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dont try to cut a perfect hole with a razor knife ive tried itll look like crapo.
Well, if it isn't going to be an issue removing the lid completely when I rack it out then I won't even bother cutting a larger hole. I just know not to use this bucket for my primary next time. I ordered a few supplies (that my LHBS doesn't sell yet) from Bells Brewery General Store in Kalamazoo, MI that I should be getting by late next week. Then I'll go buy me a 6.5 gallon glass carboy from my local shop to use for my primary from now on. If I like how my current cider is tasting, I'll go ahead make another round of it. If not, I'll tweak my recipe a little bit and see what happens.
 

DrJerryrigger

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When I use a 5gal bucket for primary I just lay the lid over it once I get the siphon going, it make it a little less likely junk will fall in. You can also use aluminum foil, this is what I do for my bottling bucket as I don't have a lid for it. But as Dinnerstick said, don't worry so much, it's not a big deal.
 

frydogbrews

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you're thinking too much. have a drink, open the bucket, siphon off the cider, stop fretting. get drunk. it will be fine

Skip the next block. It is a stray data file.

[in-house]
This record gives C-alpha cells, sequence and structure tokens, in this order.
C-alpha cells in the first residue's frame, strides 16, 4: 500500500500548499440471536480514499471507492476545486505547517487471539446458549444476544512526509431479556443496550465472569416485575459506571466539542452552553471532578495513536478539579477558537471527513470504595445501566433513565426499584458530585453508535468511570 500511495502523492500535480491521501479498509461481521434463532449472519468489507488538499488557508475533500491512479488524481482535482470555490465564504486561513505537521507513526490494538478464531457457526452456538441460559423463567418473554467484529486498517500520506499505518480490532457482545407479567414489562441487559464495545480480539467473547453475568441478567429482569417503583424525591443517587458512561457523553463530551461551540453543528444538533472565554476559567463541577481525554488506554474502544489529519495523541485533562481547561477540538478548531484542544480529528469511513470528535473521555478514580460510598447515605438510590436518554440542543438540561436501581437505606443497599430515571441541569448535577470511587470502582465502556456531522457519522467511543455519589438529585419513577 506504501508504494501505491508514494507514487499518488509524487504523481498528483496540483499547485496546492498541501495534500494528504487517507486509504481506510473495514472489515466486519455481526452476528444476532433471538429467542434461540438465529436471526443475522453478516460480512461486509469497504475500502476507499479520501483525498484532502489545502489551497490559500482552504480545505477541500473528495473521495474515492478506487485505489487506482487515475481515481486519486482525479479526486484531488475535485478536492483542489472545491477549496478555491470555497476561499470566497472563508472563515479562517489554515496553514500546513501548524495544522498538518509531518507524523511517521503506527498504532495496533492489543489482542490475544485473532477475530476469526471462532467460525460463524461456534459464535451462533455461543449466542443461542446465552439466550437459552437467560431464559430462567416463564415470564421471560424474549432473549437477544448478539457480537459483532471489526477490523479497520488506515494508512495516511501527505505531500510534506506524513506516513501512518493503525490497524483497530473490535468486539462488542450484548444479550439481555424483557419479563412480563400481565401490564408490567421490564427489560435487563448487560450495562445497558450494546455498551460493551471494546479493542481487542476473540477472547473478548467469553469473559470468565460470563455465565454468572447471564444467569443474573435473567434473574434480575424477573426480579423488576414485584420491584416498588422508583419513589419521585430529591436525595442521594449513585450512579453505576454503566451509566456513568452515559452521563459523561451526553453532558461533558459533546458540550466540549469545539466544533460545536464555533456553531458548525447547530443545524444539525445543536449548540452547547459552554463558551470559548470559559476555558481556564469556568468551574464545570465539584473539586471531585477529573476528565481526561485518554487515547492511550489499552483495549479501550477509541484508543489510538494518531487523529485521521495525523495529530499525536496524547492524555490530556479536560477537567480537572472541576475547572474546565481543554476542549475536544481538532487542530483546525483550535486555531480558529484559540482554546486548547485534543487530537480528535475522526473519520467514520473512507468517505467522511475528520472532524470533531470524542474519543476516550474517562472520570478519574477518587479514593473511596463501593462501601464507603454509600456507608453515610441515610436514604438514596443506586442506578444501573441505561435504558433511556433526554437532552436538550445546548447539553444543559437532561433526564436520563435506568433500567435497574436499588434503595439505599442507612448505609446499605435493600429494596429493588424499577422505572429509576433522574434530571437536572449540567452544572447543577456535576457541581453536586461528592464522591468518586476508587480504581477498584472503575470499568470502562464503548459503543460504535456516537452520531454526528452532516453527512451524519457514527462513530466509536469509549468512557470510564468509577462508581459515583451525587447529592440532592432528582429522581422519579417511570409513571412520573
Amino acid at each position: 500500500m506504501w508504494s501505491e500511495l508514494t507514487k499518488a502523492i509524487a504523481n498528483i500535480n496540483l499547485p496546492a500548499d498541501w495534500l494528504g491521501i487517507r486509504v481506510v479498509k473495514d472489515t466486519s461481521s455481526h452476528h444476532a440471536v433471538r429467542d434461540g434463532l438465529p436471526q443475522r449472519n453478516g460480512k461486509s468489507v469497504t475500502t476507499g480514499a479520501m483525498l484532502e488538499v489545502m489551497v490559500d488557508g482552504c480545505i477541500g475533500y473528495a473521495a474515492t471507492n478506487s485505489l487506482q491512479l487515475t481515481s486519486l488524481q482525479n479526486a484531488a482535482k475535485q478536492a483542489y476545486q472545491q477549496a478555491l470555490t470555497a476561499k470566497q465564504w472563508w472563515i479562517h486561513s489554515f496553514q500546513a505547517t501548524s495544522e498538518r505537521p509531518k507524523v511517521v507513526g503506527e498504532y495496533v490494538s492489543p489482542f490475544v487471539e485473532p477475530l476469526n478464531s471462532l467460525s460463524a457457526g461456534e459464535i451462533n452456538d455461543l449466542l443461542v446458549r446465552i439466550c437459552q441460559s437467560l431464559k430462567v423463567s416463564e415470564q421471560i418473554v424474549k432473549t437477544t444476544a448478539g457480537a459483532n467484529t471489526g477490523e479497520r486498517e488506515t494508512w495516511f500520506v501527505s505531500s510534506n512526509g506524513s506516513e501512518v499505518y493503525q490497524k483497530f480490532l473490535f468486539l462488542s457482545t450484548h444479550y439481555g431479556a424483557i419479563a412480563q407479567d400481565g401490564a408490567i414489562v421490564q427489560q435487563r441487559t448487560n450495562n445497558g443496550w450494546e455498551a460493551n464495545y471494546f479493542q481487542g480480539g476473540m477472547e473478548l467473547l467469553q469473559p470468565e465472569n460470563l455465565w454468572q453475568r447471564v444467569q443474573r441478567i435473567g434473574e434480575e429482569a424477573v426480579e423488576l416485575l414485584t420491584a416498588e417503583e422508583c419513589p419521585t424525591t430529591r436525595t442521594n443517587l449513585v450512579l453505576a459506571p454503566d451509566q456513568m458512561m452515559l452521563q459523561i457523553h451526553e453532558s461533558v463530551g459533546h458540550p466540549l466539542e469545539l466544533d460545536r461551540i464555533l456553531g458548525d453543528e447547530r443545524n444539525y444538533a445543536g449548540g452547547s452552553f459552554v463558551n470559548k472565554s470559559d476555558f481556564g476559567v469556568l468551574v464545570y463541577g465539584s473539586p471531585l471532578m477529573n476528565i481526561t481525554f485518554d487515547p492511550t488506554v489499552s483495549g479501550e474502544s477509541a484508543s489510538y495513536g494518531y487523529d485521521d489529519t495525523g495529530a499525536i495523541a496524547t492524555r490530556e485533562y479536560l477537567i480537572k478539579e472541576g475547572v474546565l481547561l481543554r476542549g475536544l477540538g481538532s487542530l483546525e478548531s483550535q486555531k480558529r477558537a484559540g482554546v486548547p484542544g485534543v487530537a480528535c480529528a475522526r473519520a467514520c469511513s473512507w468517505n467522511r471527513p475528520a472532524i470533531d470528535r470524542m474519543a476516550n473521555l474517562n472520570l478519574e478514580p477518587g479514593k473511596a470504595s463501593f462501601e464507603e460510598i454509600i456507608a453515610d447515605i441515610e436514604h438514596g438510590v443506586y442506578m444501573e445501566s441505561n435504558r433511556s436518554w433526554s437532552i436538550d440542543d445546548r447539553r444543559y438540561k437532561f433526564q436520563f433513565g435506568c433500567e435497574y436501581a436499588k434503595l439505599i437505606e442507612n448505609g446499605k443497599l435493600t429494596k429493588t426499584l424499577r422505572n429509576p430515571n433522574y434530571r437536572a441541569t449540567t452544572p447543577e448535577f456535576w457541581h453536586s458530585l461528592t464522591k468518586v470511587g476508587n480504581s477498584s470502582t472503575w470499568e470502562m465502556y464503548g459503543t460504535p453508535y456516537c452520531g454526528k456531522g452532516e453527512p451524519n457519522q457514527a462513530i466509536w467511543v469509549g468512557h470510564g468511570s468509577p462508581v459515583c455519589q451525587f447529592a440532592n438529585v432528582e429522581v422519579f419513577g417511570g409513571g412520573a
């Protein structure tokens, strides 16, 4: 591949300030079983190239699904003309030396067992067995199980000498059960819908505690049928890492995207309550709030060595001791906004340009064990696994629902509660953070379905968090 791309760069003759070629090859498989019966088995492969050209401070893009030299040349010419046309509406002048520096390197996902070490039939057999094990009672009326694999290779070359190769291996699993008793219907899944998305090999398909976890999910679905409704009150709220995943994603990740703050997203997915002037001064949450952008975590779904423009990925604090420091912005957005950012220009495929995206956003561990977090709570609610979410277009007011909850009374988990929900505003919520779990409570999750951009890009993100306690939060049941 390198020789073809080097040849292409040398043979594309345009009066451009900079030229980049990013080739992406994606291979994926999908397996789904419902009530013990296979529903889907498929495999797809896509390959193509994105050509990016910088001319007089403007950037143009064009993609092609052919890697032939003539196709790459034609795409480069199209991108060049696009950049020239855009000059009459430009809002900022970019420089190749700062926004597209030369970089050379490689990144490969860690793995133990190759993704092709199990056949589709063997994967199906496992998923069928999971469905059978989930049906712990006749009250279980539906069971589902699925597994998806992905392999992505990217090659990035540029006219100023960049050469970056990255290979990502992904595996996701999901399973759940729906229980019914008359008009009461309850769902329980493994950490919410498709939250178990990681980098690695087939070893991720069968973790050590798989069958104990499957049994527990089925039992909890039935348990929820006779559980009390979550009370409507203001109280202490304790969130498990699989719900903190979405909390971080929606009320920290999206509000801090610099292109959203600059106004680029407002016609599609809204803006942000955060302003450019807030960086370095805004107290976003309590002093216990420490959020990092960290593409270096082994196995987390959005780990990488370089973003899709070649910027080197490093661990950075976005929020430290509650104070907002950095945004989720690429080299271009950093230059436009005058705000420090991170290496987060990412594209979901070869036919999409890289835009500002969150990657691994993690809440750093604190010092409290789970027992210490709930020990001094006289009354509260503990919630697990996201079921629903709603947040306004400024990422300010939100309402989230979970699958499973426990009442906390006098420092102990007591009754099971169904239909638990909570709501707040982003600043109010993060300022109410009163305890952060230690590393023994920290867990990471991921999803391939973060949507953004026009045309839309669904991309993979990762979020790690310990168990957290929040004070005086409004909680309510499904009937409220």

this/\
unless you're planning on racking outside on a windy fall day while your neighbor mulches leaves on his second floor deck and his wife beats out their rugs with a stick, you don't need to worry about much at all.
 
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Apple_Jacker

Apple_Jacker

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OK I finally bit the bullet and bought myself a glass carboy...I am looking forward to being able to watch my cider progress :) tomorrow or wednesday I will be racking out of my fermentation bucket into my carboy, then I will take a gravity measurement and taste test. Keeping my fingers crossed!
 
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Apple_Jacker

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Well it's been 1 week since I started my cider. I racked it into my brand new (and sanitized) 6.5 gallon carboy. My original SG was 1.080, and today it is at 1.040, so I plan on checking it in another week to see if it gets closer to 1.000. I was racking out of a fermentation bucket and couldn't tell where the end of my racking cane was and ended up sucking up a lot of the lee from the bottom of the bucket. If I am feeling ambitious, I will rack it again when it hits 1.000 SG and let it sit lee-free.

Right now though, it is tasting deee-licious! I am really liking the flavor I am getting from the brown sugar/honey combination I used. It is still really sweet, but there is still plenty of sugar for the yeast to get after. I knew there would be some head space at the top of the carboy, and I am hoping this isn't too much. If it is, I will add more cider into it and just let it go even longer. So, my week 1 report is that it is going very smoothly. Having all of the right equipment and tools sure is going a long way. My next batch of cider I will definitely use my carboy first, then fermentation bucket second (or go buy another carboy :) ) Bottoms up! :mug:

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CadillacAndy